author nipkow Wed, 10 Jul 2002 07:20:02 +0200 changeset 13329 53c4ec15cae0 parent 13328 703de709a64b child 13330 c9e9b6add754
*** empty log message ***
--- a/doc-src/TutorialI/IsarOverview/Isar/Logic.thy	Tue Jul 09 23:05:26 2002 +0200
+++ b/doc-src/TutorialI/IsarOverview/Isar/Logic.thy	Wed Jul 10 07:20:02 2002 +0200
@@ -33,13 +33,13 @@
Text starting with --'' is a comment.

Note that propositions in \isakeyword{assume} may but need not be
-separated by \isakeyword{and} whose purpose is to structure the
-assumptions into possibly named blocks, for example
+separated by \isakeyword{and}, whose purpose is to structure the
+assumptions into possibly named blocks. For example in
\begin{center}
\isakeyword{assume} @{text"A:"} $A_1$ $A_2$ \isakeyword{and} @{text"B:"} $A_3$
\isakeyword{and} $A_4$
\end{center}
-Here label @{text A} refers to the list of propositions $A_1$ $A_2$ and
+label @{text A} refers to the list of propositions $A_1$ $A_2$ and
label @{text B} to $A_3$.
*}

@@ -246,13 +246,15 @@
qed
qed
text{*\noindent Apart from demonstrating the strangeness of classical
-arguments by contradiction, this example also introduces three new constructs:
-\begin{itemize}
-\item \isakeyword{next} deals with multiple subgoals.  When showing
-@{term"A \<and> B"} we need to show both @{term A} and @{term B}.  Each subgoal
-is proved separately, in \emph{any} order. The individual proofs are
-separated by \isakeyword{next}.
-\end{itemize}
+arguments by contradiction, this example also introduces two new
+abbrebviations:
+\begin{center}
+\begin{tabular}{lcl}
+\isakeyword{hence} &=& \isakeyword{then} \isakeyword{have} \\
+\isakeyword{with}~\emph{facts} &=&
+\isakeyword{from}~\emph{facts} \isakeyword{and} @{text this}
+\end{tabular}
+\end{center}
*}

subsection{*Avoiding duplication*}
@@ -269,7 +271,13 @@
text{*\noindent The \isakeyword{proof} always works on the conclusion,
@{prop"B \<and> A"} in our case, thus selecting $\land$-introduction. Hence
we must show @{prop B} and @{prop A}; both are proved by
-$\land$-elimination.
+$\land$-elimination and the proofs are separated by \isakeyword{next}:
+\begin{description}
+\item[\isakeyword{next}] deals with multiple subgoals. For example,
+when showing @{term"A \<and> B"} we need to show both @{term A} and @{term
+B}.  Each subgoal is proved separately, in \emph{any} order. The
+individual proofs are separated by \isakeyword{next}.
+\end{description}

This is all very well as long as formulae are small. Let us now look at some
devices to avoid repeating (possibly large) formulae. A very general method
@@ -384,9 +392,8 @@
\isakeyword{fix} and \isakeyword{assume} together with a soundness proof of
the elimination involved.

-Here is a proof of a well known tautology which employs another useful
-abbreviation: \isakeyword{hence} abbreviates \isakeyword{from}~@{text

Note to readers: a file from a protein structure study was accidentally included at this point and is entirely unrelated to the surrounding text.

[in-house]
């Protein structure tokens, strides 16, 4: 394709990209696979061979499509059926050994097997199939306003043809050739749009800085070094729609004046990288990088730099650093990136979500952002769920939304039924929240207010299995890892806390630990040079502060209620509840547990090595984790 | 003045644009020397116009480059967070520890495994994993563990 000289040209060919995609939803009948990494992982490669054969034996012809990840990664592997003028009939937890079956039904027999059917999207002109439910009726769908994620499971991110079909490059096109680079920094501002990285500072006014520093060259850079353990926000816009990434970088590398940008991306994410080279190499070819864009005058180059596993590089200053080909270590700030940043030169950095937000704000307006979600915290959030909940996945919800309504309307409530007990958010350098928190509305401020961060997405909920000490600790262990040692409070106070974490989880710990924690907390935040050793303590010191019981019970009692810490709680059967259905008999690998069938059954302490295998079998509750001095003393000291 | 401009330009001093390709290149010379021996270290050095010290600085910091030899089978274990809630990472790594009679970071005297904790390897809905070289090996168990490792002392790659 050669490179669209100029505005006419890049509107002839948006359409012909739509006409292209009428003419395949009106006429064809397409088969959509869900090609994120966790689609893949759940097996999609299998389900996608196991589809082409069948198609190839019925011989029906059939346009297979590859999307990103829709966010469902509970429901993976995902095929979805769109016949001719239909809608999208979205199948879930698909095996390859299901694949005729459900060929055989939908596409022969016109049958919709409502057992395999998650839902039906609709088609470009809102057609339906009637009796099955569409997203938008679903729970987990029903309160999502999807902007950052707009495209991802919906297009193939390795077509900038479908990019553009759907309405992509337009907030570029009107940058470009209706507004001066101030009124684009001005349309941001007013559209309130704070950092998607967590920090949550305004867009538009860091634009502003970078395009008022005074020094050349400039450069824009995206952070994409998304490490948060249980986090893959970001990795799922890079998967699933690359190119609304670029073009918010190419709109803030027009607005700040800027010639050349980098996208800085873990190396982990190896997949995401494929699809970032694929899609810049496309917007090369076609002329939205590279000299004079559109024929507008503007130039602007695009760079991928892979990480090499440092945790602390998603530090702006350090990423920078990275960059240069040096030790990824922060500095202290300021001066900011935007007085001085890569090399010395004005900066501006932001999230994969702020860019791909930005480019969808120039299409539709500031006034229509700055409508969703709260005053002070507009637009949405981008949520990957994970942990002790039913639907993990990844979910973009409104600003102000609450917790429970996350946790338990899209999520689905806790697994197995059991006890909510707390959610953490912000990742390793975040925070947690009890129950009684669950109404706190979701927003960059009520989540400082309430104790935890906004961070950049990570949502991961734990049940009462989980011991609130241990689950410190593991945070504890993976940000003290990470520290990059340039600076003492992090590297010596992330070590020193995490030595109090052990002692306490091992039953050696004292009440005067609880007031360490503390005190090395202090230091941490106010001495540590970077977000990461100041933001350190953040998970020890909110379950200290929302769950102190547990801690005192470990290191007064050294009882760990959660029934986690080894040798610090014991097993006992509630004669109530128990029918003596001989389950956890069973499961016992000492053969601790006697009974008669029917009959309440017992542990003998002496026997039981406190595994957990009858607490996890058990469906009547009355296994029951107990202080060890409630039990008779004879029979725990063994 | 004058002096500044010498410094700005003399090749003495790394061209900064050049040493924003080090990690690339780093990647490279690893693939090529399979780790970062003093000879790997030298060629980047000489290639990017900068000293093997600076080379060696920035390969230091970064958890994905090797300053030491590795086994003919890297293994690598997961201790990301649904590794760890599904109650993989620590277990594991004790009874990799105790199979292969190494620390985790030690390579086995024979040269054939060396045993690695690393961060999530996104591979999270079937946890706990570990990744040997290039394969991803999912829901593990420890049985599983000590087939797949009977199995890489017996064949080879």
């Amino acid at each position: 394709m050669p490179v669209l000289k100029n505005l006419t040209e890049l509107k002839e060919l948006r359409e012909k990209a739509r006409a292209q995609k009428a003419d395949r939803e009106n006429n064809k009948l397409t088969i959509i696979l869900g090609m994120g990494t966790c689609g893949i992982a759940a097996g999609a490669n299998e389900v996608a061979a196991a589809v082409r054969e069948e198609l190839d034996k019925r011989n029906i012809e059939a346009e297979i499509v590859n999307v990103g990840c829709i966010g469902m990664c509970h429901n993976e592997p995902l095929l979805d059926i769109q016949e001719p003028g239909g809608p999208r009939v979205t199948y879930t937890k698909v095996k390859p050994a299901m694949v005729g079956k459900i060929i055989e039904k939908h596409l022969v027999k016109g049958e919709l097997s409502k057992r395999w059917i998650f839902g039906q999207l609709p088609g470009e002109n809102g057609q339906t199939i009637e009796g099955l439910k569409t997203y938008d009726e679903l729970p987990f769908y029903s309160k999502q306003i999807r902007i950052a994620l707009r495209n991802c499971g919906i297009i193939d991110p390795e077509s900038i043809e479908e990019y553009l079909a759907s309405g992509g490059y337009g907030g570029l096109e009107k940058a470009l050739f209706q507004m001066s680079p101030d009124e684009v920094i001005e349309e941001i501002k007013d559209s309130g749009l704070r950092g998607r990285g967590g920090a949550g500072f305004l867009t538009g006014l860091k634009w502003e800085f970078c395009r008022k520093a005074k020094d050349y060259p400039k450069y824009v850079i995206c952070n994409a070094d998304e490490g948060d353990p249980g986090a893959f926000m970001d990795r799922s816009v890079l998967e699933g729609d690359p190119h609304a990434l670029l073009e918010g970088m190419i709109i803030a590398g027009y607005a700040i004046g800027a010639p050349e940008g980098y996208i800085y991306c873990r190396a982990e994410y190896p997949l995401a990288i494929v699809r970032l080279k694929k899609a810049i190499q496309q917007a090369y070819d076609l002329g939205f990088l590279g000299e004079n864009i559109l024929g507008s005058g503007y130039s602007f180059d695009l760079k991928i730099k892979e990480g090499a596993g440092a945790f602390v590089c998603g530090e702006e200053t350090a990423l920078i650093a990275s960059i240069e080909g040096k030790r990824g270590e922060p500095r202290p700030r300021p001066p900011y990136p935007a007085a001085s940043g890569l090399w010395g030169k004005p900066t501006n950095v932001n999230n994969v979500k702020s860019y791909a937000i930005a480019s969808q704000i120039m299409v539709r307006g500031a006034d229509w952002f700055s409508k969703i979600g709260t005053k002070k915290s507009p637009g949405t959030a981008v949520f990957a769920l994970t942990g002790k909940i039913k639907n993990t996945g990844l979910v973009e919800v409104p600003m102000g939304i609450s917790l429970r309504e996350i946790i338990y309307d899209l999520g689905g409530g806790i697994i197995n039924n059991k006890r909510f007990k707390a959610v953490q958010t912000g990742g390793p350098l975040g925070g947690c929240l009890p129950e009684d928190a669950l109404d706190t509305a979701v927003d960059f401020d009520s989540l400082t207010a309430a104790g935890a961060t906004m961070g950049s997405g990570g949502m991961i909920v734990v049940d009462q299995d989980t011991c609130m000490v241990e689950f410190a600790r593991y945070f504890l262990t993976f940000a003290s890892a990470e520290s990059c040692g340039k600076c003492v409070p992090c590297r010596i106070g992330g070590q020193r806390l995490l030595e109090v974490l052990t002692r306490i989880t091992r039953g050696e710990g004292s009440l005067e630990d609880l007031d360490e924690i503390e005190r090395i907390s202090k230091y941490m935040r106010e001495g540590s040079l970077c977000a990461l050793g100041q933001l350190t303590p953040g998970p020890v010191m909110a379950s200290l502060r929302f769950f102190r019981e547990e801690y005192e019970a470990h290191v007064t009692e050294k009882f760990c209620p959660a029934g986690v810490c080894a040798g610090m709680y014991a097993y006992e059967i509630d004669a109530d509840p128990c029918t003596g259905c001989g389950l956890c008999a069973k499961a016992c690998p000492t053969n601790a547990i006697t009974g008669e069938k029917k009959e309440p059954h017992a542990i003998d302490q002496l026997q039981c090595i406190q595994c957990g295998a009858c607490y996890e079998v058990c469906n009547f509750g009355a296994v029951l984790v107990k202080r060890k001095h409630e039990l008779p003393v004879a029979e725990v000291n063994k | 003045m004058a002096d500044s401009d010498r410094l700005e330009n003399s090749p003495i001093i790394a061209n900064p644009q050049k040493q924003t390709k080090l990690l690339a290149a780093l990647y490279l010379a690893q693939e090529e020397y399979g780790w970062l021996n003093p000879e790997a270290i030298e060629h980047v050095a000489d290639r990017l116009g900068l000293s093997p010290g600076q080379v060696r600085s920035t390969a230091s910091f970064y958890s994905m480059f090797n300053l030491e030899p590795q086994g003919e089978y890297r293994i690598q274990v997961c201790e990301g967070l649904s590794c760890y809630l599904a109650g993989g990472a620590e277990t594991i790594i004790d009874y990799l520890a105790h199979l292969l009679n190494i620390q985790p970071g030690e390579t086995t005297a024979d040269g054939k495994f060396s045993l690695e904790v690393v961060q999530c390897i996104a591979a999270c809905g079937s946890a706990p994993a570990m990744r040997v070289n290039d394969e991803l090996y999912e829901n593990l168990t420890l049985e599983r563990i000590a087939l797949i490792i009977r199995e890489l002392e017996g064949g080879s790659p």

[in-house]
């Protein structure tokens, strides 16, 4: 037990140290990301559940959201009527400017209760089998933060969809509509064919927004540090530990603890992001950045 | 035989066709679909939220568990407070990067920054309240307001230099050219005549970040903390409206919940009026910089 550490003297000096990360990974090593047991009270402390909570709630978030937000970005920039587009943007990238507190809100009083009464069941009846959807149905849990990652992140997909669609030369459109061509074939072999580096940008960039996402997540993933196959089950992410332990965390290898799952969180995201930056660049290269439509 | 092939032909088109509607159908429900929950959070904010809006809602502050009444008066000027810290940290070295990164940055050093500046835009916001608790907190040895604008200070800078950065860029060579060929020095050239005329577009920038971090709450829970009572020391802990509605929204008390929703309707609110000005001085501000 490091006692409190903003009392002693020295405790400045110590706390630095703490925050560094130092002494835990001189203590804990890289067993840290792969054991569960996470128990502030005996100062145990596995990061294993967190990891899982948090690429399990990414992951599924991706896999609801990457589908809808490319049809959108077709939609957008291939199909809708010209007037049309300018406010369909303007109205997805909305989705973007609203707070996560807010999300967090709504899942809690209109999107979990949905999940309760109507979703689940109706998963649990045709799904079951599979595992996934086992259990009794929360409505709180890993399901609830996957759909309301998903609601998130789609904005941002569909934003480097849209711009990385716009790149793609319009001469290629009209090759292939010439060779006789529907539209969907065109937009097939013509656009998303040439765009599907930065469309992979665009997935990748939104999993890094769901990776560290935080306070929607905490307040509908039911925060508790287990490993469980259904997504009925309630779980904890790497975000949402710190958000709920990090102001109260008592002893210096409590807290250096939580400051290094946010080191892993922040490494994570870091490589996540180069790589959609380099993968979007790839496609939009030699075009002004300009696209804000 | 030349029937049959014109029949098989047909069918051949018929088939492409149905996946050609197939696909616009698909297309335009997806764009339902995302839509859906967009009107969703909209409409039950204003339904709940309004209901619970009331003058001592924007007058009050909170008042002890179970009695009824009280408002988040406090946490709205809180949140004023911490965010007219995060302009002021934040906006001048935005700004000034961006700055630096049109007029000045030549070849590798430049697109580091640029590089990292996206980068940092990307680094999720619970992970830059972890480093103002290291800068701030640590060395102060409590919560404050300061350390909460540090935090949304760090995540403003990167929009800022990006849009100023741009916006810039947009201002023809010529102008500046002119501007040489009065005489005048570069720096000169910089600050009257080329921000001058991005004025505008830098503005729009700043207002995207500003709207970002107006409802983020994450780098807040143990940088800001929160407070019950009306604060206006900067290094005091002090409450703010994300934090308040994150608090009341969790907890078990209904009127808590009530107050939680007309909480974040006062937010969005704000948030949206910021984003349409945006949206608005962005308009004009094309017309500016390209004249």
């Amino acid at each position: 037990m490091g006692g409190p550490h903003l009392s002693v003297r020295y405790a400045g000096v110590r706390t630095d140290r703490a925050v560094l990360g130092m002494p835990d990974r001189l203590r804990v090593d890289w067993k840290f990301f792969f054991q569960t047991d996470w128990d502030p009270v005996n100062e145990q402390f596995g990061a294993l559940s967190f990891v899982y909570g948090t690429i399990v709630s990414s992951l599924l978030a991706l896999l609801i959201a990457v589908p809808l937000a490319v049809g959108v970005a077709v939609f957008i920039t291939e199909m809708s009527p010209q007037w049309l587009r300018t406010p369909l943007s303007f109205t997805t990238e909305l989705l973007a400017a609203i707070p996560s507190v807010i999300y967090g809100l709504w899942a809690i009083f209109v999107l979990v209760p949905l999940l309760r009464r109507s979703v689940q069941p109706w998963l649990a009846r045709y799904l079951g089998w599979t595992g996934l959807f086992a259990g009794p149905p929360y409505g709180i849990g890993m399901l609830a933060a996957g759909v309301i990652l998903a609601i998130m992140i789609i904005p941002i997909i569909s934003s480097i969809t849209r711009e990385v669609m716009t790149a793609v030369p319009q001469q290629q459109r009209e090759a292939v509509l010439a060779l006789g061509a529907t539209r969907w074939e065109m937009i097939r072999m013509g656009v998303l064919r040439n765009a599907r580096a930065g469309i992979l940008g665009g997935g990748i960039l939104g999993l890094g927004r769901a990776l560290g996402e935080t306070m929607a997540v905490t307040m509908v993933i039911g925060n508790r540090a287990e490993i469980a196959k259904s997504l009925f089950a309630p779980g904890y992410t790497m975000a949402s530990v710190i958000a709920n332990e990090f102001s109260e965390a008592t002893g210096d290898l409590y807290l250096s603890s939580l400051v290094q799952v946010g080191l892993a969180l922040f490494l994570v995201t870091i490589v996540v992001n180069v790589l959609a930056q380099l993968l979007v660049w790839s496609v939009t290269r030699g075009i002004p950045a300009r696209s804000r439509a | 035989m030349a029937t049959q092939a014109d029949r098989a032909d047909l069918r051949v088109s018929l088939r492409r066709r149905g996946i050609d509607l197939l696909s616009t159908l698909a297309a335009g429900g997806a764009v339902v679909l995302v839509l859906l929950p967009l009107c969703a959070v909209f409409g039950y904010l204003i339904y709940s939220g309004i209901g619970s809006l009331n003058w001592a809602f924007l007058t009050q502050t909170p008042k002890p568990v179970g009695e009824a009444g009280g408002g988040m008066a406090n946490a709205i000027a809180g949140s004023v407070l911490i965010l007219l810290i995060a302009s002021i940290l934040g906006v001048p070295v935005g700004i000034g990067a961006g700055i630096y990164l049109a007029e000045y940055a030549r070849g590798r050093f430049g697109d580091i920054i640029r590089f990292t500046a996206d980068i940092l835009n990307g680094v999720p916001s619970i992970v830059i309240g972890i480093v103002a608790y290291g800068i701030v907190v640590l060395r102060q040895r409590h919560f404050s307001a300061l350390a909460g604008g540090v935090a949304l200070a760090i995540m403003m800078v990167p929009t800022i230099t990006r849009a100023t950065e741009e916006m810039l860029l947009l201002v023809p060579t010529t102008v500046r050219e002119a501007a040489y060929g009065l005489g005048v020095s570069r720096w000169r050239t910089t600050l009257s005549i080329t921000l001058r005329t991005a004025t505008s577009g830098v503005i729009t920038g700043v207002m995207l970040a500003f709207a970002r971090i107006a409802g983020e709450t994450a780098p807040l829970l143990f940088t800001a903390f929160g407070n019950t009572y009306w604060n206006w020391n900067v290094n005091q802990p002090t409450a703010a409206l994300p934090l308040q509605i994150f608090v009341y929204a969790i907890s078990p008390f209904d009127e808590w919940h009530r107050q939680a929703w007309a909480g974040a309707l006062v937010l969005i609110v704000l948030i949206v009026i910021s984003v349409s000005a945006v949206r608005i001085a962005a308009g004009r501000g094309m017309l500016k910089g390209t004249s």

-this}~\isakeyword{have}.  Figure out which rule is used where!  *}
+Here is a proof of a well known tautology.
+Figure out which rule is used where!  *}

lemma assumes ex: "\<exists>x. \<forall>y. P x y" shows "\<forall>y. \<exists>x. P x y"
proof
@@ -418,7 +425,7 @@
qed
qed
text{*\noindent
-For a start, the example demonstrates three new language elements:
+For a start, the example demonstrates two new constructs:
\begin{itemize}
\item \isakeyword{let} introduces an abbreviation for a term, in our case
the witness for the claim, because the term occurs multiple times in the proof.
@@ -426,11 +433,6 @@
implicit what the two cases are: it is merely expected that the two subproofs
prove @{prop"P \<Longrightarrow> Q"} and @{prop"\<not>P \<Longrightarrow> Q"} for suitable @{term P} and
@{term Q}.
-\item \isakeyword{with} is an abbreviation:
-\begin{center}
-\isakeyword{from}~\emph{facts} \isakeyword{and} @{text this}
-\end{center}
\end{itemize}
If you wonder how to \isakeyword{obtain} @{term y}:
via the predefined elimination rule @{thm rangeE[no_vars]}.
@@ -699,4 +701,20 @@
see very clearly how things fit together and permit ourselves the
obvious forward step @{text"IH[OF B]"}. *}

+consts rot :: "'a list \<Rightarrow> 'a list"
+recdef rot "measure length"
+"rot [] = []"
+"rot [x] = [x]"
+"rot (x#y#zs) = y # rot(x#zs)"
+
+lemma "length(rot xs) = length xs" (is "?P xs")
+proof (induct xs rule: rot.induct)
+  show "?P []" by simp
+next
+  fix x show "?P [x]" by simp
+next
+  fix x y zs assume "?P (x#zs)"
+  thus "?P (x#y#zs)" by simp
+qed
+
(*<*)end(*>*)
--- a/doc-src/TutorialI/IsarOverview/Isar/document/root.tex	Tue Jul 09 23:05:26 2002 +0200
+++ b/doc-src/TutorialI/IsarOverview/Isar/document/root.tex	Wed Jul 10 07:20:02 2002 +0200
@@ -32,8 +32,8 @@
%%% End:

\paragraph{Acknowledgment}
-I am deeply indebted to Markus Wenzel for conceiving Isar and for
-commenting on this document.
+I am deeply indebted to Markus Wenzel for conceiving Isar. Stefan Berghofer
+and Markus Wenzel commented on this document.

\begingroup
\bibliographystyle{plain} \small\raggedright\frenchspacing